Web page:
Republic. Gained independence from French-administered UN trusteeship in 1960.
Head of state:
President Faure Gnassingbé since 2005.
Head of government:
Prime Minister Kwesi Ahoomey-Zunu since 2012.
220 volts AC, 50Hz. Round two-pin plugs are used.
Togo is a tiny sliver of a country but manages to squeeze in dense forests, savannah, coastal lagoons, long sandy beaches and swampy plains. Despite its uncertain political situation, the country boasts many captivating wonders.
The capital city Lomé lies on the Gulf of Benin. Modern hotels line the beach, while the city's past can be uncovered among the pockets of colonial architecture and its traditions discovered in the famous fetish market, which sells traditional remedies and carved figures to ward off evil.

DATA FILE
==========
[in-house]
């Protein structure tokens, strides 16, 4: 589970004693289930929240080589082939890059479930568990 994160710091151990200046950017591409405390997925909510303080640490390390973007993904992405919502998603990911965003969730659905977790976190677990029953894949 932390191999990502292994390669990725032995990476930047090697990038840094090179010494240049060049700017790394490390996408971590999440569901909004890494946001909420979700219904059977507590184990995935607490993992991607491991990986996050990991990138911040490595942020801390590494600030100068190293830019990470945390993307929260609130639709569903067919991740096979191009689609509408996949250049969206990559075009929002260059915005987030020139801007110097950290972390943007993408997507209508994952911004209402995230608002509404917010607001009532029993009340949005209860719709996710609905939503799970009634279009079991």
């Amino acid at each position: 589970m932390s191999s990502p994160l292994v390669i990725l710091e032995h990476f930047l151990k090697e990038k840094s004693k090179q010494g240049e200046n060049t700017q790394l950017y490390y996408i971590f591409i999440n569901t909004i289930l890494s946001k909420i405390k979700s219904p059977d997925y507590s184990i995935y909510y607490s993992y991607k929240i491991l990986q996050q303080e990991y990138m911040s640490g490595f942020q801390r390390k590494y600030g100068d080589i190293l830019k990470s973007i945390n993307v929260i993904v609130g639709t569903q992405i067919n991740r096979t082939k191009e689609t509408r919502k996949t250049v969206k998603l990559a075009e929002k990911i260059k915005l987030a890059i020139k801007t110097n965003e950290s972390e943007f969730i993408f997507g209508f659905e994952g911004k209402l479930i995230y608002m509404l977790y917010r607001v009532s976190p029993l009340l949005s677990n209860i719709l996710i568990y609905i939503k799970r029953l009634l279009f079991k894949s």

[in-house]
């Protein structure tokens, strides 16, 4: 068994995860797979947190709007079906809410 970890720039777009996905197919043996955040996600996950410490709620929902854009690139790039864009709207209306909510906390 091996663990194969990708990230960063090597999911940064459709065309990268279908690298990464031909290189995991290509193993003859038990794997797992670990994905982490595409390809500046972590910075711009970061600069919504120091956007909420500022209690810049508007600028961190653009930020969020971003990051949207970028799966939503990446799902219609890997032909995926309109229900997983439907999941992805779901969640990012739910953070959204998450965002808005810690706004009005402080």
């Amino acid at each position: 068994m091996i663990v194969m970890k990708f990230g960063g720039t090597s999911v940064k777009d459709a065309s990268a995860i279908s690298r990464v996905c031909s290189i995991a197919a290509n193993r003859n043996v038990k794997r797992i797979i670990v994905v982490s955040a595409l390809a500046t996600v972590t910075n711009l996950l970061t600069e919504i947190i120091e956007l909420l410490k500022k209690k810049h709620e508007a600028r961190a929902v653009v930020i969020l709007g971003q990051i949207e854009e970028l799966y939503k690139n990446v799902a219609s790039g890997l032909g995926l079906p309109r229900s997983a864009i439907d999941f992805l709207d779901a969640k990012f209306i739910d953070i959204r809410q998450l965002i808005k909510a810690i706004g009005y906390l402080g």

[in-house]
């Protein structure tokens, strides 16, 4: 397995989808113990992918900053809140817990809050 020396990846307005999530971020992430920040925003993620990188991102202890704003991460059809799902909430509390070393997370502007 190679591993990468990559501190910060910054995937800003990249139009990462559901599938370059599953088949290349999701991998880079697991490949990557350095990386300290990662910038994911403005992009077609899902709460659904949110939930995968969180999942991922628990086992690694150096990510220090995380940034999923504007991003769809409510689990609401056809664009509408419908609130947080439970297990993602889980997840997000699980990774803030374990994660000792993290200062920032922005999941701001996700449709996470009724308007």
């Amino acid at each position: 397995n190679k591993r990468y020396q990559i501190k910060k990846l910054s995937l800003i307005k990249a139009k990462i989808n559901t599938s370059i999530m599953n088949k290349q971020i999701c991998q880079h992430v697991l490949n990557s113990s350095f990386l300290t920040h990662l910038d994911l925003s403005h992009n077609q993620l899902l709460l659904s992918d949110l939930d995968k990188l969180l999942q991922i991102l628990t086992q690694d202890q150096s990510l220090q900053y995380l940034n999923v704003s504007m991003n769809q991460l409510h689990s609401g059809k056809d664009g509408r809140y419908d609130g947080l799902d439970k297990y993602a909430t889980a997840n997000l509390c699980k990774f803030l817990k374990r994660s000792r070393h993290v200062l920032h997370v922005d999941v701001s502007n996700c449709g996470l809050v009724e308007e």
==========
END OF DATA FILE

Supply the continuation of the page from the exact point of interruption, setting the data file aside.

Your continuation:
Togo's national parks are home to buffaloes, elephants and antelope, as well as numerous tropical bird species. Coffee and cocoa farms, waterfalls and palm plantations characterise the country's plateau, which rises behind the coast. In northeastern Togo, the traditional mud-tower settlements of the Batammariba in the Koutammakou landscape gained UNESCO World Heritage status in 2004.
Last updated: 19 April 2014
The travel advice summary below is provided by the Foreign and Commonwealth Office in the UK. 'We' refers to the Foreign and Commonwealth Office. For their full travel advice, visit www.gov.uk/foreign-travel-advice.
You should avoid all demonstrations and large gatherings anywhere in the country as they could quickly become violent. There were riots and protests in Lomé in August 2012 and also in April 2013.
There’s no formal British diplomatic representation in Togo. In case of an emergency you should contact the British High Commission in Accra, Ghana. There’s an Honorary Consul in Togo, who can offer limited help.